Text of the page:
“Our efforts were focused on bringing the community closer to the police on a common platform where they could meet, communicate, deliberate, and agree to do something practical to solve mutually-identified local security-related problems. What really helped was talking to elders, maulanas, common people, making them realize that working together with the police was in everyone’s interest and that everyone has to contribute towards achieving the common goal”.
He said they also engaged with the women to find community-oriented solutions to problems specifically affecting girls and women. This not only revealed a different set of perspectives on the challenges facing the communities but also gave the women a platform and a chance to narrate their side of the story and highlight problems they faced which the other members of the community and even the police were not aware of.
Describing their approach to introducing community policing, Surendra touched upon the intricacies involved in implementing community-oriented policing in the Afghan context.
“In community policing, the aim is to get the police and people to work together as partners towards the common goal of improving security. However, it is a complex issue as political affiliations, vested interests, and lack of commitment from the police for fear of dilution of their authority often posed serious challenges. Experience of the team is critical to move the process forward.”
He explained that challenges are contextual and unique to each country and require different approaches to achieve the set goals. However, experienced police professionals can draw on their experiences from various other countries and scenarios and find solutions which can be applied successfully in the given context. As a PEN member, he used this insight and his experiences in Africa and Asia, including Afghanistan, to contribute to the ICT4COP project.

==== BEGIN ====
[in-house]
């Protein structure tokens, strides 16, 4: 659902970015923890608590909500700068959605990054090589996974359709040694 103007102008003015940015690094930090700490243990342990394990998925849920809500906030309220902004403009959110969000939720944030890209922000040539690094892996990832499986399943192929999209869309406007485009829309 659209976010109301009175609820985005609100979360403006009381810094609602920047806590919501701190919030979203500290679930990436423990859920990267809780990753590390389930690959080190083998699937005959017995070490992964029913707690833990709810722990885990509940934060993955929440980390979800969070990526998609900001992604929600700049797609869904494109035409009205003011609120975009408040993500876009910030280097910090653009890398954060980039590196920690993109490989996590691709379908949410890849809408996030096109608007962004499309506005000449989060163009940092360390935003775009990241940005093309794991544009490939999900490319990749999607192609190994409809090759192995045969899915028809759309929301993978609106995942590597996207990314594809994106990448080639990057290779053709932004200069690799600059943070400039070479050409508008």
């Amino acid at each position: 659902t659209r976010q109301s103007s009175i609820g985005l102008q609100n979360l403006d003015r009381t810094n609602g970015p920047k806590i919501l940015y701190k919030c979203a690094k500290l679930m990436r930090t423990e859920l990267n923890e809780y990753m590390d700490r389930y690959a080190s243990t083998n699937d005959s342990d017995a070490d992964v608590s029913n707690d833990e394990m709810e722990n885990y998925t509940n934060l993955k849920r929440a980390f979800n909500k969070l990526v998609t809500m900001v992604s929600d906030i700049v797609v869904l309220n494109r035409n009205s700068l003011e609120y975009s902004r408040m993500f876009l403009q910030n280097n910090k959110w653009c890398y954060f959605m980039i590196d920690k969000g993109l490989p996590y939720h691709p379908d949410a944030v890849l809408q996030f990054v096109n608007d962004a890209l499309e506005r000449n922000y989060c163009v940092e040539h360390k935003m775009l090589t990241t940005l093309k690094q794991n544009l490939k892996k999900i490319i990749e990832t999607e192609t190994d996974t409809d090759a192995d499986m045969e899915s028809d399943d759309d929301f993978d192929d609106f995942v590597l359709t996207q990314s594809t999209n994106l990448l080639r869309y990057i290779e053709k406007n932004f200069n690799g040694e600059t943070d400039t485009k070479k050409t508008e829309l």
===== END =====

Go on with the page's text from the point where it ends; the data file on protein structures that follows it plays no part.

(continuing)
“In the last ICT4COP seminar, we discussed how certain lessons from post-conflict scenarios in Africa could be applied to deal with the complex situation in Afghanistan.”
He also emphasized how, from their diverse backgrounds and working experiences, PEN members could better understand different approaches and best practices to deal with challenges faced in post-conflict environments.
“We all came from different countries, cultures, backgrounds and training, and most of us have worked in different countries so we have a good combination of practical strategic, operational and tactical experience. This helps in understanding the challenges in post-conflict environments and finding suitable approaches to deal with them.”
Surendra mentioned that sharing experiences with each other was a great learning experience for both himself and the other PEN members.
“You can draw on the experiences you have and listen to others and learn what they have done in their own countries and in places where they have been deployed, and see how lessons learnt and best practices can be applied to address specific issues in a particular scenario. Working with experts from various countries was great. We exchanged ideas, discussed solutions and immensely benefitted from each other's experience both for implementation of our mandates and as professionals.”
“I think the more you are exposed to and discuss issues with people who are experts in their fields, the better you will be equipped to deal with complicated issues which you are likely to face when deployed in challenging situations in a post-conflict scenario.”